Emerald - Mays Gemstone of Earthly Envy

By: Sarah Stephens

Emerald is a precious gemstone frequently incorporated into some of the most modern, beautiful handmade jewelry in the world. It is most often found in shades of opaque or translucent green, and is widely recognized as the May Birthstone and the gemstone for the 20th, 35th and 45th anniversaries. But beyond its modern-day uses and associations, emerald holds a decadent mythological, spiritual and etymological history that adds nostalgic value to its already strong aesthetic worth. Read on for more information that will help you fall in love with your emerald jewelry - or inspire you to buy some today!

Emerald is the green variety of the species beryl and is one of the three most precious of colored stones, ranging from a light lemony-lime green to a dark, intense forest green, and bluish-green. The name Emerald is derived from the French word "esmeraude," which goes back to the Greek word "smaragdos" that means "green gemstone." Emerald has long been considered the finest of the green colored stones, as it is often compared to rich green landscapes--Ireland is called the "Emerald Isle."

The ancient Incas and Aztecs in South America worshipped the Emerald, proclaiming it was a holy stone, offering it to the Gods. They would rather suffer death than reveal their Emerald sources! The Greeks also dedicated this beautiful green gem to the goddess Venus.

Emerald gemstones look best as parts of formal evening jewelry when paired with Black Onyx, white pearls or black diamonds. More casual combinations include lighter contrasts of green emerald with quartz, carnelian or topaz. To see a selection of handmade artisan jewelry featuring emerald, click here. Emerald is typically considered a sophisticated gemstone that works well with any outfit. In earrings, it works especially well to enhance the luster of green or hazel eyes.

Emeralds are believed to promote physical and emotional healing, in addition to symbolize faith and immortality, aid eye-sight, and intelligence. They are said to have a powerful affect on both the subconscious and conscious mind, increasing memory and psychic awareness.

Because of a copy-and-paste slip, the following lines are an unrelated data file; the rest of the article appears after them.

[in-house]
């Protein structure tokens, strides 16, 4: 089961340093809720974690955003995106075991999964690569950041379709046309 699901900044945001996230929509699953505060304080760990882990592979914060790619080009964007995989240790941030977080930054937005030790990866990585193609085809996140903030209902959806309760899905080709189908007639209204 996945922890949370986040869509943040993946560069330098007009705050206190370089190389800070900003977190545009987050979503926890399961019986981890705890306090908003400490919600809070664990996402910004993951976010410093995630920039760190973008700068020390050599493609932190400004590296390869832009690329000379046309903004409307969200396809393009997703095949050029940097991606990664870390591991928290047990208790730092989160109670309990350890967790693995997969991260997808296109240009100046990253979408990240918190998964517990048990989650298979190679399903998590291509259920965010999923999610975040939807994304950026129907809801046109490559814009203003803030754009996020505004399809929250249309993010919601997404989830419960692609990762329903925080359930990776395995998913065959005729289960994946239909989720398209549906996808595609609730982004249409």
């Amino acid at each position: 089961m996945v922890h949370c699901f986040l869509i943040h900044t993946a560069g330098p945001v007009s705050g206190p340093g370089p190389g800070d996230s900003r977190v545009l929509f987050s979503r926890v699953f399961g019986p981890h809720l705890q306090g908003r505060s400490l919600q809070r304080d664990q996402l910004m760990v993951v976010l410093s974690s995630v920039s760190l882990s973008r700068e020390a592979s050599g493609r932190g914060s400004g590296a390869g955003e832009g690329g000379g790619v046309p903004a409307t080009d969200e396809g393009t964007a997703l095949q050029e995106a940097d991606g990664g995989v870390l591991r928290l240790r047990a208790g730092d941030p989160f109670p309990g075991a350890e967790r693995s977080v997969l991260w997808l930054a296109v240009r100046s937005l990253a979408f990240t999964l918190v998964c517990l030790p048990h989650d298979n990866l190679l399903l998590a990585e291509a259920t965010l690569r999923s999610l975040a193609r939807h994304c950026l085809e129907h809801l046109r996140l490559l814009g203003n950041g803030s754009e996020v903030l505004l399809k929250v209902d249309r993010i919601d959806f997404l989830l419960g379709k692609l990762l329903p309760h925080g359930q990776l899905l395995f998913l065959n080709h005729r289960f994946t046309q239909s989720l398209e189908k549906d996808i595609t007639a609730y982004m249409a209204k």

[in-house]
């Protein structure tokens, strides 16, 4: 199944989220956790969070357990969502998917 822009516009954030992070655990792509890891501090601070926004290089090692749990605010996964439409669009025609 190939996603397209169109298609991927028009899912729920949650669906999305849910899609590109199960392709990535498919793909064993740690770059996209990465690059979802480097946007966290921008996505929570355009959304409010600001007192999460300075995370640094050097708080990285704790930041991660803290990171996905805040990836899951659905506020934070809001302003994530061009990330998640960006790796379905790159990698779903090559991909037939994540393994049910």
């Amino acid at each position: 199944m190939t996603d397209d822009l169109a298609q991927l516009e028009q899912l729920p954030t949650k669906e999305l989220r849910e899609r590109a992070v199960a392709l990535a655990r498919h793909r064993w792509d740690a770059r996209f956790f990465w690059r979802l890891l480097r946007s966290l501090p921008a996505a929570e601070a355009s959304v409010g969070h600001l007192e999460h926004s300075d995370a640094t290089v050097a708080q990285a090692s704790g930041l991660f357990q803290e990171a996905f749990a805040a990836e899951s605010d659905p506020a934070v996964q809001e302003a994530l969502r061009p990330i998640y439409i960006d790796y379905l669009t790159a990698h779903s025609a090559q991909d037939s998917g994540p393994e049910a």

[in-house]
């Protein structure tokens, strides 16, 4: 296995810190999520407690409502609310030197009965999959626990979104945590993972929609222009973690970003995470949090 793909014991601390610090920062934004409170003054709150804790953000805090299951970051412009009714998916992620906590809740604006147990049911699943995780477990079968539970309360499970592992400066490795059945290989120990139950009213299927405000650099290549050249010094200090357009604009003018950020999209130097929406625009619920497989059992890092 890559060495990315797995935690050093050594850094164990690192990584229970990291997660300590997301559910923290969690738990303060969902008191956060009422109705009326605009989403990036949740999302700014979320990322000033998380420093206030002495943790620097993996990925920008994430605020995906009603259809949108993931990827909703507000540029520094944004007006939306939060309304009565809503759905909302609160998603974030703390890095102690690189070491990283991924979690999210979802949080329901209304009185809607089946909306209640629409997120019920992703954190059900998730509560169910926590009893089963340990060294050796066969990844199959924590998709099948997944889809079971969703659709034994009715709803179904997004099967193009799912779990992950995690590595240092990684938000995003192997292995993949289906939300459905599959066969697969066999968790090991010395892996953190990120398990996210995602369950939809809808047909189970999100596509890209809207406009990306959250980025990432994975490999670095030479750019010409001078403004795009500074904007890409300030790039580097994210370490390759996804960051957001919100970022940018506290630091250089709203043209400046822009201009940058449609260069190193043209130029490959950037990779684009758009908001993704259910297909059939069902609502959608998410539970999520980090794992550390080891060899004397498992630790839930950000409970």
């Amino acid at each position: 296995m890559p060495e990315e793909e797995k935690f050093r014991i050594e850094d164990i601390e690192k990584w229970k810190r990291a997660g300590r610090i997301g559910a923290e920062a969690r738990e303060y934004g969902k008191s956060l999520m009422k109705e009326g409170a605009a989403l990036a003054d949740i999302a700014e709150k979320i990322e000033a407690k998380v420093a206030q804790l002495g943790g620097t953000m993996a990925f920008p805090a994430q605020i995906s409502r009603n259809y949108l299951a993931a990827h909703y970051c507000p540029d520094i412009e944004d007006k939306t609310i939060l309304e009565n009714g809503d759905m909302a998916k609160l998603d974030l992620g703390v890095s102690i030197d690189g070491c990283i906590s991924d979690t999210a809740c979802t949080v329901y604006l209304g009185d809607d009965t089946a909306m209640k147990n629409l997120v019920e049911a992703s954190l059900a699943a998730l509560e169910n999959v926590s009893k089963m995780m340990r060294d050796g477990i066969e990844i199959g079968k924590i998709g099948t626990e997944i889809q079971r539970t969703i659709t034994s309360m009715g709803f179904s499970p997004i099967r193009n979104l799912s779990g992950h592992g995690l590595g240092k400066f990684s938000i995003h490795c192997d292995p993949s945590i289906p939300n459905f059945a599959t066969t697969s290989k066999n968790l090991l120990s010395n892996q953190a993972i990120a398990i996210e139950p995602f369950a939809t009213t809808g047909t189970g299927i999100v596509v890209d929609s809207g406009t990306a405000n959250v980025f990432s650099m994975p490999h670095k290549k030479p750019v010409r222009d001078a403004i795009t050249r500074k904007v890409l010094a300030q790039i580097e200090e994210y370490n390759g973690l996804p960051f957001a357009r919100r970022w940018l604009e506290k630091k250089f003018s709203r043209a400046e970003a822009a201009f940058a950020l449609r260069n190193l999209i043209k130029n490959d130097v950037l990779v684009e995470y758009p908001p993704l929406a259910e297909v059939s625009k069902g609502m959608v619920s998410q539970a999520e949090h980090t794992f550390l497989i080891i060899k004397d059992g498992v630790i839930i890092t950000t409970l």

The Emerald was first mined in Egypt around 3500 BC. The Egyptian Pharaohs called these sources "Cleopatra Mines." Egypt was a major source until the 16th century, until the Spaniards discovered more in South America (Columbia). Today they are found in Zambia, Brazil, Africa, and Russia, just to name a few.

Mohs' Hardness score is based on a 10 point scale where 10 is the most resistant, like a diamond, and 1 is easily scratched, such as Talc. Emerald gets a score of 6.5-7, meaning that it is somewhat scratch resistant and therefore suitable as a component of jewelry. Emerald gemstones should be regularly cleaned by a professional or with a soft rag and mild soap and water. Avoid ultra-sonic cleaners, solvents and harsh chemicals when cleaning your handcrafted jewelry as exposure to these elements can damage semi-precious and precious gemstones and pearls.

Learn more about all semi-precious gemstones, including amethyst, apatite, black onyx, blue topaz, carnelian, chalcedony, citrine, coral, garnet, white topaz, crystal, diamond, emerald, iolite, jade, Labradorite, moonstone, pearl, peridot, prehnite, rose quarz, ruby, sapphire, smokey topaz, tanzanite, tourmaline and tourquoise when you check out this gemstone chart.

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